I’ve never been one for a horror film. In reviewing Every Gay Movie on Netflix (and now just Every Gay Movie), I’ve tended to avoid anything scary. As a teen, the monsters in Doctor Who gave me nightmares, and I still look away when I sense a jump scare coming. However, it turns out that camp horror is a lot more fun. And if we’re talking about camp horror, then there’s no better place to start than a film titled Poltergay (It’s like poltergeist but gay! Get it?)
Poltergay (2006, Éric Lavaine) is a classic French farce with a deliciously camp twist. In a then-modern day mid 00s metropole, young couple Mark and Emma move into a house that has been uninhabited for thirty years. Unbeknownst to them, the building’s basement used to house a gay disco which burned down in 1979 when a foam machine short-circuited. Gay ghosts continue to haunt the house, but only Mark can see them.
Britney Line Time: “You drive me crazy, I just can’t sleep” (literally)
Eventually, his crazed rants about jumpsuited men and scratched Rasputin records drive Emma away. Will Mark manage to figure out the reason behind his visions and win back his girl? And will the gay disco poltergeists ever find peace? The road to finding these answers is predictably and joyfully chaotic.
Poltergay plays with stereotypes to such a ridiculous extent that it’s almost impossible to get offended. The ghosts, starved of new male company for decades, torment Mark ー finally some fresh meat in the house ー to farcical extremes: they take nude polaroids of him in the shower; they paint penis grafitti on the walls; they watch him having sex and they even offer up their own heavenly bodies, half-sticking their asses through a wall (yes really).
Dirty, flirty and dead for thirty years, the ghosts offer a gleeful response to every gay stereotype under the sun: limp wrists and mincing hips (try saying that with a lisp), check; sparkly outfits and floppy hair, check; being obsessed with the idea of having sex with straight men, check. (That last one ends up as a key plot point, bizarrely, but I won’t tell you how…)
Biggest Gay Mood: Being sexually obsessed with a straight man
The appearance of the ghosts keeps the intrigue and interest high at the start of Poltergay when storylines and characters are being set up. Weird signs burst forth from unexpected places ー including an anal mosaic in Pompeii (which will make sense later!)
The film also plays with the fear of homophobic politicians and tabloids that gays will destroy the sanctity of heterosexuality (“une propagande bourgoise” / “a bourgeois scam”, according to Salopette, one of the ghosts). In causing Mark to think that he’s losing his mind, the ghosts end up destroying his life by breaking down his relationship. Bless. You almost feel sorry for him. This mocking also serves as a commentary on the fragility of straight society: a life built up over several years can all be torn down in a matter of days by the flirtatious meddling of a few camp ghosts.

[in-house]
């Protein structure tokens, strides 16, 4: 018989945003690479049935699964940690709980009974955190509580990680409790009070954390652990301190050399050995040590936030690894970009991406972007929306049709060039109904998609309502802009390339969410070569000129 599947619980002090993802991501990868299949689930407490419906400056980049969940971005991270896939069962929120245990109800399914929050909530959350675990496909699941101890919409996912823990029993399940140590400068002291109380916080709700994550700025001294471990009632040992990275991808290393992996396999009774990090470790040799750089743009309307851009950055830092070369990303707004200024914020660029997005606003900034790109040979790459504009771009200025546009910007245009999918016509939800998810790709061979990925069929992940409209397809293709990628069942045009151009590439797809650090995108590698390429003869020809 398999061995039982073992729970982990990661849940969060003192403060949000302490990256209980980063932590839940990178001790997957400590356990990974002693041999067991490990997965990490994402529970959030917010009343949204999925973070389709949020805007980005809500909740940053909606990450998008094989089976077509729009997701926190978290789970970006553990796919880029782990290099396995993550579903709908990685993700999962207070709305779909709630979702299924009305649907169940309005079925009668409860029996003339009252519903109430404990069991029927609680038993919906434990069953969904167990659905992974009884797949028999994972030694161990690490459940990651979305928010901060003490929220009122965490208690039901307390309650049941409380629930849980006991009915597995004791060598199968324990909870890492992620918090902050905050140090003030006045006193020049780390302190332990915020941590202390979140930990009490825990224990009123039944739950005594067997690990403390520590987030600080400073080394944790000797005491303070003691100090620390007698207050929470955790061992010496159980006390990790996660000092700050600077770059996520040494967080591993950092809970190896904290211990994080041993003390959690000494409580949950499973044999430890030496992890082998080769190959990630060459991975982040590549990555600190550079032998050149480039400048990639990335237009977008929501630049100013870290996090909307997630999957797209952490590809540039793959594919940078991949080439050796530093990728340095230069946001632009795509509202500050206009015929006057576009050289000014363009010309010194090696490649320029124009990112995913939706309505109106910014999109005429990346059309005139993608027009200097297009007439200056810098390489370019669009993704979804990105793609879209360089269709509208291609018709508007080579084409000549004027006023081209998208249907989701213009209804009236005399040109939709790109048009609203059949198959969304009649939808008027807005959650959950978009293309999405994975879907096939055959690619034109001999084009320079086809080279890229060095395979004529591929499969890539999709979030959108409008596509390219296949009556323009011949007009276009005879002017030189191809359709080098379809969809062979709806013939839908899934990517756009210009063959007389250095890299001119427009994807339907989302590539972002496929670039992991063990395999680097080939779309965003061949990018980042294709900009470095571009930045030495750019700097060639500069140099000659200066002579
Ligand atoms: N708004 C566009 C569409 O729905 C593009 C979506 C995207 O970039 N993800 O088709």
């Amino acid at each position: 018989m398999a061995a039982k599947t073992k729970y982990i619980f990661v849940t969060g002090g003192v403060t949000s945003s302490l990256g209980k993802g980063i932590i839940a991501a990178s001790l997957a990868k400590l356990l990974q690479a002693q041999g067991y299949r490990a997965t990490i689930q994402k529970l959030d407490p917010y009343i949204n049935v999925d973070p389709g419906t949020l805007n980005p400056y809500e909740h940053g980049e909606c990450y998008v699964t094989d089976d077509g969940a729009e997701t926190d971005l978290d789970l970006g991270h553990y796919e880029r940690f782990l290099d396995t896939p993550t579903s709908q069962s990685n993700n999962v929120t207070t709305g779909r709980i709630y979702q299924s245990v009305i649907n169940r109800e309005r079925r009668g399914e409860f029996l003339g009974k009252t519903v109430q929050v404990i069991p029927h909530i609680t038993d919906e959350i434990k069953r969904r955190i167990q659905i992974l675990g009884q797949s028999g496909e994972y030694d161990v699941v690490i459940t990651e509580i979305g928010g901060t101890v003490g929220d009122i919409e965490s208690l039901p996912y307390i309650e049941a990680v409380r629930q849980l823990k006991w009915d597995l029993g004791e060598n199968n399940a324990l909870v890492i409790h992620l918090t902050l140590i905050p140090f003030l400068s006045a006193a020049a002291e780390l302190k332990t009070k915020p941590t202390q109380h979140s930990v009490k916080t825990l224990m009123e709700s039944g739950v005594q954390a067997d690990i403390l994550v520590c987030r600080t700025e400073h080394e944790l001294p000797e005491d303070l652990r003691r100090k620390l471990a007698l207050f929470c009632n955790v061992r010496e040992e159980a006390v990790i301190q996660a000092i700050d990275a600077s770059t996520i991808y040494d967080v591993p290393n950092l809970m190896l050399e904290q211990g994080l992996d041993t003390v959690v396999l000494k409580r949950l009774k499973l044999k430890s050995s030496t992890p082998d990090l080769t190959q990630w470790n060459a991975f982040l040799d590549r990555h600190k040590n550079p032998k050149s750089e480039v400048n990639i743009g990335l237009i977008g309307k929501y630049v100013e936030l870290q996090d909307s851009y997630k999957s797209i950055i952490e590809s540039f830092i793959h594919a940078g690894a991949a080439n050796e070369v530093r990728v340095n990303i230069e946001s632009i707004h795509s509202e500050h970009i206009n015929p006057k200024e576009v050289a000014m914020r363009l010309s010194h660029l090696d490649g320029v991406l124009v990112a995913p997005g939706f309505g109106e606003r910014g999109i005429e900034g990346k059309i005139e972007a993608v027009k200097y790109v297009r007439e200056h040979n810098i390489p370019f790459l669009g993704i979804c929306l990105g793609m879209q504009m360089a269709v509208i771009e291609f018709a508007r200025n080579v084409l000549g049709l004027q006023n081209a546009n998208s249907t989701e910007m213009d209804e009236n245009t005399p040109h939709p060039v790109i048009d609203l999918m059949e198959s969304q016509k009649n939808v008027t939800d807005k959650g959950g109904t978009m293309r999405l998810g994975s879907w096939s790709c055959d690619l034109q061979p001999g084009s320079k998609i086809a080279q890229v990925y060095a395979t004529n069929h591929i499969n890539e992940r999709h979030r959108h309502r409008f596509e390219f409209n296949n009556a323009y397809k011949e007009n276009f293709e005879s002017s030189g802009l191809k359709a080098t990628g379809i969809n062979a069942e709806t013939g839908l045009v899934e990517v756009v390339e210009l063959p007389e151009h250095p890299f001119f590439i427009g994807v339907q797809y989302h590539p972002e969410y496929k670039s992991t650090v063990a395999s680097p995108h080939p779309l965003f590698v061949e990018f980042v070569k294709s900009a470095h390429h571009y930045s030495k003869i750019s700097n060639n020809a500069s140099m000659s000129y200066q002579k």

There is a further play on fragile heterosexuality as Mark’s own story develops. Outraged that he can see gay ghosts when no one else can, he becomes hysterical when a therapist suggests that they might be a manifestation of his own latent homosexuality. When he peeks into his therapist’s notebook, all he’s written is the word “PD” (“fag”) in big letters. In other circumstances this might be highly problematic and potentially traumatising, but turning it over on a fragile straight man makes it pretty funny, (sorry not sorry).
Altogether, the idea of someone questioning their sexuality is not handled sensitively at all, but it does make for some good humour. One scene where Mark attempts to flirt (badly) in a typically dirty neon Parisian gay club ー complete with cigarette smoke to mark the era ー stands out. It’s not a major spoiler to say that Mark turns out to in fact be straight, so I don’t mind laughing at him as he flounders. Besides, it was the mid-00s, so I think we can let a few things slide.
Top Tip: Don’t take it too seriously, and remember that it was the mid 00s
In the end, the ghosts have even more sympathy than I did as a viewer to the situation, and they end up striking up a deal with Mark: they will fix his life if he will help them move on in the spiritual realm. Ultimately, they follow his attitude: he is mean to them at first, and tries to kick them out, not listening to their story; they torment him. Then, when Mark agrees to help them, they set him up: on a date with Emma, the ghosts cook them dinner party food that Nigella and Delia would be proud of, craft stylish clothes for Mark, elevate the interior decor to levels of Bohemian elegance (what were we saying about stereotypes?) and give him advice throughout the evening to win back his girlfriend. Altogether, they become his gay guardian angels.
For another bat-shit crazy film centered around a gay ghost, check out A New York Christmas Wedding.
I won’t give it away, but the film’s conclusion ties it together in a neat thematic bow: it is wildly unexpected, but it also makes perfect sense ー just like the whole film. It shouldn’t make sense, it shouldn’t work, and yet it does. Okay, Poltergay is not a masterpiece of modern European cinema, but it is not trying to be. At the end of the day, I had fun ー isn’t that enough?